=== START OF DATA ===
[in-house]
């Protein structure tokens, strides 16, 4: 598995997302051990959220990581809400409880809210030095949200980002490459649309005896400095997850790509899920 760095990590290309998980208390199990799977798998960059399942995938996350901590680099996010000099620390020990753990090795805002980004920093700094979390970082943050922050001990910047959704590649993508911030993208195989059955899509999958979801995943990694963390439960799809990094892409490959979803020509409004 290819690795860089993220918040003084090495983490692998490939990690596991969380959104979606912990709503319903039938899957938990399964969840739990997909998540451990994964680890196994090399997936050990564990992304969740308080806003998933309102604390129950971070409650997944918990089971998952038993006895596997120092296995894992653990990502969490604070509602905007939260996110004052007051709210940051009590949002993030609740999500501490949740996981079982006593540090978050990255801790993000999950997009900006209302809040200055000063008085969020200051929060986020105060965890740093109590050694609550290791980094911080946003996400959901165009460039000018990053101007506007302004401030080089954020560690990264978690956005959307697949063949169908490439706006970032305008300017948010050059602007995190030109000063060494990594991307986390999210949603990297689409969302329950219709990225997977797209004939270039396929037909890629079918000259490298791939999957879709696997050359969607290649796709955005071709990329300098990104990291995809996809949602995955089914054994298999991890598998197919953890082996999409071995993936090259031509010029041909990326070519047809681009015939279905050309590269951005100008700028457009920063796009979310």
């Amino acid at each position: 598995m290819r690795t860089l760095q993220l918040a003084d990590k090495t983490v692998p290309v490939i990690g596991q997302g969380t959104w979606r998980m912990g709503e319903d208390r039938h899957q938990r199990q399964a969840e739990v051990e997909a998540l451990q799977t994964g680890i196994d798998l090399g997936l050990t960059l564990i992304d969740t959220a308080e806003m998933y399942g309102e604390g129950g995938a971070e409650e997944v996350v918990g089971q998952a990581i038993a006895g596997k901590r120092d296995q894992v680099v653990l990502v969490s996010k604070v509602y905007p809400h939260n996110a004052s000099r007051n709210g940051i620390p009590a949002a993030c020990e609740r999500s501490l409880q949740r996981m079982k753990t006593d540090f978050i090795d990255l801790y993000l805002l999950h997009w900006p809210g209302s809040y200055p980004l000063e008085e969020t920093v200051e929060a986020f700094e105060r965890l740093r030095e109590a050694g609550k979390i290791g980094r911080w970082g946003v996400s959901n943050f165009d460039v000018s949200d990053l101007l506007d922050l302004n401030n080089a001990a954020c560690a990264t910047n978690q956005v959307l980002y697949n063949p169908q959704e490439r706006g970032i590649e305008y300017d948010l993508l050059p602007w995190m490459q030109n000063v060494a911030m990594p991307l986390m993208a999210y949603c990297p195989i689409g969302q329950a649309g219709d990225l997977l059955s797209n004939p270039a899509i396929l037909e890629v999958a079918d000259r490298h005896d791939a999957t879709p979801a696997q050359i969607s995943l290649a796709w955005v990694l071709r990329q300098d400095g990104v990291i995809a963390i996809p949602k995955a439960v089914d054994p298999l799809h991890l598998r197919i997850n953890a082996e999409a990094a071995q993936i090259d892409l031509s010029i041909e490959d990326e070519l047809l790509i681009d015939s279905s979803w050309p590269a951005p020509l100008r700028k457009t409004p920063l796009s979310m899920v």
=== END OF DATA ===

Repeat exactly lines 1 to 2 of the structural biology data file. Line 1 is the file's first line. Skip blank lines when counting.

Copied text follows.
[in-house]
């Protein structure tokens, strides 16, 4: 598995997302051990959220990581809400409880809210030095949200980002490459649309005896400095997850790509899920 760095990590290309998980208390199990799977798998960059399942995938996350901590680099996010000099620390020990753990090795805002980004920093700094979390970082943050922050001990910047959704590649993508911030993208195989059955899509999958979801995943990694963390439960799809990094892409490959979803020509409004 290819690795860089993220918040003084090495983490692998490939990690596991969380959104979606912990709503319903039938899957938990399964969840739990997909998540451990994964680890196994090399997936050990564990992304969740308080806003998933309102604390129950971070409650997944918990089971998952038993006895596997120092296995894992653990990502969490604070509602905007939260996110004052007051709210940051009590949002993030609740999500501490949740996981079982006593540090978050990255801790993000999950997009900006209302809040200055000063008085969020200051929060986020105060965890740093109590050694609550290791980094911080946003996400959901165009460039000018990053101007506007302004401030080089954020560690990264978690956005959307697949063949169908490439706006970032305008300017948010050059602007995190030109000063060494990594991307986390999210949603990297689409969302329950219709990225997977797209004939270039396929037909890629079918000259490298791939999957879709696997050359969607290649796709955005071709990329300098990104990291995809996809949602995955089914054994298999991890598998197919953890082996999409071995993936090259031509010029041909990326070519047809681009015939279905050309590269951005100008700028457009920063796009979310």